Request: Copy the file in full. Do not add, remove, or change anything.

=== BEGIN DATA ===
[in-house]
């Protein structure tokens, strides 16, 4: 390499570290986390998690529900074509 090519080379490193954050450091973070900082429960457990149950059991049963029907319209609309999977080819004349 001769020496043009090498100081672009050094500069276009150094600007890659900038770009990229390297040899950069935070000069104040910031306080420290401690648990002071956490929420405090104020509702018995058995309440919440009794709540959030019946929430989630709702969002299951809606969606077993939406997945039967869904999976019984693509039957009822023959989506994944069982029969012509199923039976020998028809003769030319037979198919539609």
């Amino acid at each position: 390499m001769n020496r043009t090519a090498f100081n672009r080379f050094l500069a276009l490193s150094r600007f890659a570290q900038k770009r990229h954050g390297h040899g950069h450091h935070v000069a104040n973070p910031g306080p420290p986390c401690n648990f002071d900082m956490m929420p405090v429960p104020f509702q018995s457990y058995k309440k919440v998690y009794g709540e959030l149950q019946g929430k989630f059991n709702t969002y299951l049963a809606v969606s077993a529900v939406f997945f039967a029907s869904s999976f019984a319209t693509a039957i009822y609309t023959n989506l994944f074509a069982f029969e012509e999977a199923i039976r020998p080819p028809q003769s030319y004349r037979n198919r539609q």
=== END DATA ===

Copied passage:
[in-house]
């Protein structure tokens, strides 16, 4: 390499570290986390998690529900074509 090519080379490193954050450091973070900082429960457990149950059991049963029907319209609309999977080819004349 001769020496043009090498100081672009050094500069276009150094600007890659900038770009990229390297040899950069935070000069104040910031306080420290401690648990002071956490929420405090104020509702018995058995309440919440009794709540959030019946929430989630709702969002299951809606969606077993939406997945039967869904999976019984693509039957009822023959989506994944069982029969012509199923039976020998028809003769030319037979198919539609």
């Amino acid at each position: 390499m001769n020496r043009t090519a090498f100081n672009r080379f050094l500069a276009l490193s150094r600007f890659a570290q900038k770009r990229h954050g390297h040899g950069h450091h935070v000069a104040n973070p910031g306080p420290p986390c401690n648990f002071d900082m956490m929420p405090v429960p104020f509702q018995s457990y058995k309440k919440v998690y009794g709540e959030l149950q019946g929430k989630f059991n709702t969002y299951l049963a809606v969606s077993a529900v939406f997945f039967a029907s869904s999976f019984a319209t693509a039957i009822y609309t023959n989506l994944f074509a069982f029969e012509e999977a199923i039976r020998p080819p028809q003769s030319y004349r037979n198919r539609q």